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Shell opens its first hydrogen fueling forecourt station in UK

Shell, in partnership with ITM Power, opened the first hydrogen station to be situated on a forecourt in the UK. The new hydrogen station has been supplied by ITM Power and is the first fully branded and public hydrogen refueling site in the UK. It is the first of three hydrogen stations Shell plans to open in the UK in 2017. The hydrogen refueling station is located at Cobham services on the M25, the nation’s busiest refueling station. The station is ITM Power’s fourth public hydrogen refueling station to be opened in the UK.

The opening of Shell’s first UK hydrogen site follows the success of sites in California, and in Germany where Shell is part of a joint venture with the ambition to open a network of up to 400 hydrogen sites by 2023. Shell is in the process of assessing the potential of future projects in the United States, Canada, Switzerland, Austria, France, Belgium, Luxembourg and the Netherlands.

In addition, Shell is a founding member of the Hydrogen Council, announced at Davos in January 2017, comprising energy companies, OEMs and technology partners with a collective pledge to accelerate investment in the development and commercialization of the hydrogen and fuel cell sectors.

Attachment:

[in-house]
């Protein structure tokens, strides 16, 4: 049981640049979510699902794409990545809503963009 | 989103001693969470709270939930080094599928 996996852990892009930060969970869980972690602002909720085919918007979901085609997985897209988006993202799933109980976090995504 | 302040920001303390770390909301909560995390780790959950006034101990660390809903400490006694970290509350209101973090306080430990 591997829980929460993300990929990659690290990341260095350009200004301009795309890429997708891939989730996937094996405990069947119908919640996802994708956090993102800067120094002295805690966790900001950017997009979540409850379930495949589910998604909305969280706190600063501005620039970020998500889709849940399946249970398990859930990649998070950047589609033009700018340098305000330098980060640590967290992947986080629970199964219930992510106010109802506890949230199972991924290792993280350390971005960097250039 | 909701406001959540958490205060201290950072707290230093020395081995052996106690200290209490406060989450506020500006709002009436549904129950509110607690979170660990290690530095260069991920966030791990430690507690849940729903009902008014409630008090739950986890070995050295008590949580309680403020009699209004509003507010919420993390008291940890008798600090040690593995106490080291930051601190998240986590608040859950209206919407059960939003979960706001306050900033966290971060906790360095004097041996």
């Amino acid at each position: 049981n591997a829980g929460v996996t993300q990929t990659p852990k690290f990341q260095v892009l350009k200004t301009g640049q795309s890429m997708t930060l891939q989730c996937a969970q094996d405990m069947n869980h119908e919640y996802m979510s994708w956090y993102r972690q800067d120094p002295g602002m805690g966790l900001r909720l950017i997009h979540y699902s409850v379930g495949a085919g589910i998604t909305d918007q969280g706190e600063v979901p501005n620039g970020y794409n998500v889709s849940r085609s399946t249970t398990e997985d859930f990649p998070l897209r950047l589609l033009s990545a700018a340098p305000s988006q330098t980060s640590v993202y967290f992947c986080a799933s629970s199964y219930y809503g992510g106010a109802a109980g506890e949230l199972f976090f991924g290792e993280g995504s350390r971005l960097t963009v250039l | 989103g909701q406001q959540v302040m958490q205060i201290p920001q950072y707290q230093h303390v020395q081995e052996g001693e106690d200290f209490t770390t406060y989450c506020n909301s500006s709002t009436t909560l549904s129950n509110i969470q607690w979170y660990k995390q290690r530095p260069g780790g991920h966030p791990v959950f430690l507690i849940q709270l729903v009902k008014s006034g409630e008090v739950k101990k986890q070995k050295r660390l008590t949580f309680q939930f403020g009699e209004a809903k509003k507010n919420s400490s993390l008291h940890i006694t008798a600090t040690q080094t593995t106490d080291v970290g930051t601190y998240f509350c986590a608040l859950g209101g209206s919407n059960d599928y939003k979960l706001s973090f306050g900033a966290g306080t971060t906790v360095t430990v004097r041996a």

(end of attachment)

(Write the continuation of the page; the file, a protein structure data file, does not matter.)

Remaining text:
Shell’s Cobham site opened in 2012 and was built for the 150,000 vehicles that travel on the M25 on a daily basis. The site received more than a million customer visits in 2016.



Good news for near future H2 stations networks.

With warmer winters, we have huge hydro/wind electricity surpluses, available at very low price for future H2 stations.
The going price could be ridiculously low outside peak demand hours (i.e 19 hours/day Monday to Friday + weekends and holidays.

We badly need industries with $$$$ (like Shell and others) to join with Quebec-Hydro to install combined H2 stations and ultra quick charging facilities for FCEVs and extended range BEVs respectfully.

Unfortunately our local, provincial and federal governments are more concerned with immigration (300,000/year) and all associated cost to invest in stations and networks to support electrified vehicles.

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